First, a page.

Service Suppliers: Is Your Warranty Defective?

Companies that supply services (or supply goods and services) to “consumers” should be aware of mandatory wording that must be included in warranties against defects from 8 June 2019.

For these purposes, the definition of a consumer is not limited to individuals. A consumer is any person (including a company) who buys:

    • any type of services for a price not exceeding $40,000; or
    • services which are normally used for personal, domestic or household purposes for more than $40,000.

The mandatory wording was introduced by the Competition and Consumer Amendment (Australian Consumer Law Review) Regulations 2018 (Amendment).

Mandatory wording

The Amendment provides two alternate sets of mandatory text, depending on whether the supply is for services or goods and services combined.

The wording for the supply of services is:

“Our services come with guarantees that cannot be excluded under the Australian Consumer Law. For major failures with the service, you are entitled:

        • to cancel your service contract with us; and
        • to a refund for the unused portion, or to compensation for its reduced value.

You are also entitled to be compensated for any other reasonably foreseeable loss or damage. If the failure does not amount to a major failure you are entitled to have problems with the service rectified in a reasonable time and, if this is not done, to cancel your contract and obtain a refund for the unused portion of the contract.”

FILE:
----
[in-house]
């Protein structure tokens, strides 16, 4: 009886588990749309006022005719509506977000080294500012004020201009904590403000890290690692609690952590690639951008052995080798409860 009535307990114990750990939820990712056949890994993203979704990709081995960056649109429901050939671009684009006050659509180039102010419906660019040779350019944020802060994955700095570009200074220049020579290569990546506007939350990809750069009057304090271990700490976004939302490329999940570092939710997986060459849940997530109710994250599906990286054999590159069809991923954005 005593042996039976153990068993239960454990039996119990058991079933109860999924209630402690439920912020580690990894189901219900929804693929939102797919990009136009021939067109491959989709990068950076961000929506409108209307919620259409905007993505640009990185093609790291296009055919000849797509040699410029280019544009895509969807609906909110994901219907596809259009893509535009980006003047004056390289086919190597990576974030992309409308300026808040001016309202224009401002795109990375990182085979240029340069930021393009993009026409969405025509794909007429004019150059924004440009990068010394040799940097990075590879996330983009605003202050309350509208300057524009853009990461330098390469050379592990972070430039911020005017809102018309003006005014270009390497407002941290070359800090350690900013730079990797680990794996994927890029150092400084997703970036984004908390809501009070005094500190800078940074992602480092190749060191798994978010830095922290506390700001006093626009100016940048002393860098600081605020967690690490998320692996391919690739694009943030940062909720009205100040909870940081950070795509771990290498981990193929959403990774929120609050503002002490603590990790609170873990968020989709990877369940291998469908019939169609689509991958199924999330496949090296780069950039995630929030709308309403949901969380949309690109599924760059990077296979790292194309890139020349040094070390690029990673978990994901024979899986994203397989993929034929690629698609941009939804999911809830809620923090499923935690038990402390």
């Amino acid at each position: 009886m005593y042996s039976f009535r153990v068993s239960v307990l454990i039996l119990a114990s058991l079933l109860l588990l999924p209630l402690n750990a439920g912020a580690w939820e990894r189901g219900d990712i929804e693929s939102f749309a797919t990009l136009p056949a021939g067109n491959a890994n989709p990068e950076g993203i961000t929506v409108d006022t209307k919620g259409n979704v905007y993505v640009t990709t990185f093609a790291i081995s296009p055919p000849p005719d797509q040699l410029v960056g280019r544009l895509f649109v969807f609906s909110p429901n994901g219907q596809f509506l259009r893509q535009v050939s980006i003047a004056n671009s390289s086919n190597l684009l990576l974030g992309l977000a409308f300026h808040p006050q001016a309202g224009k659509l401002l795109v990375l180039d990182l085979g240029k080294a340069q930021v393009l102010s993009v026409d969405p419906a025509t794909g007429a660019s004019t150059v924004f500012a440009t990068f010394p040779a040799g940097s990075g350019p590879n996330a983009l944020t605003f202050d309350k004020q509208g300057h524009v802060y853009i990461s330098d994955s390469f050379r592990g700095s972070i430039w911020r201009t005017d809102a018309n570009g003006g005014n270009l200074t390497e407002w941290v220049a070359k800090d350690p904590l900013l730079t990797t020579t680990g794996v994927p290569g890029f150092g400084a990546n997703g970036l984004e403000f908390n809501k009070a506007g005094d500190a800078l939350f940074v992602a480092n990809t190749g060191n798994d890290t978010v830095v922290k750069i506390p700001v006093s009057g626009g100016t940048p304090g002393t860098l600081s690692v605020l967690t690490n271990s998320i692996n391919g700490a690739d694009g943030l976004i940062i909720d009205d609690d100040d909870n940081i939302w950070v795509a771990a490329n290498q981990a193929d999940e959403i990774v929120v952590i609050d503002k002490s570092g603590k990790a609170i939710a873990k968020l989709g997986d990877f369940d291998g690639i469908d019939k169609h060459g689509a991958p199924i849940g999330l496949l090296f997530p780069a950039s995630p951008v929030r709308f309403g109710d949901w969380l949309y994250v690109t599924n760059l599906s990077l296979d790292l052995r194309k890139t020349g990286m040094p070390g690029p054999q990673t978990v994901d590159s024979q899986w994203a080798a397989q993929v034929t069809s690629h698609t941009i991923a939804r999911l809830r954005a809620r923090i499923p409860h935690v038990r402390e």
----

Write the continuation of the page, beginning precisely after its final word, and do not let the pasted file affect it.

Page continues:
The wording for the combined supply of goods and services is:

“Our goods and services come with guarantees that cannot be excluded under the Australian Consumer Law. For major failures with the service, you are entitled:

        • to cancel your service contract with us; and
        • to a refund for the unused portion, or to compensation for its reduced value.

You are also entitled to choose a refund or replacement for major failures with goods. If a failure with the goods or a service does not amount to a major failure, you are entitled to have the failure rectified in a reasonable time. If this is not done you are entitled to a refund for the goods and to cancel the contract for the service and obtain a refund of any unused portion. You are also entitled to be compensated for any other reasonably foreseeable loss or damage from a failure in the goods or service.”

Similar mandatory text is already in effect for warranties for the supply of goods.

In addition to the mandatory text, suppliers who provide warranties against defects are required to comply with certain other specific requirements.

Implications

Suppliers of services should note that it is an offence under the Australian Consumer Law to provide warranties that do not comply with the Competition and Consumer Regulations 2010 (Cth). Service suppliers should begin updating their terms and conditions and warranties to ensure that their warranties comply with the Amendment by 8 June 2019.

This article was co-authored by Brendan Sheehan, Senior Associate and Ayesha Singh, Lawyer.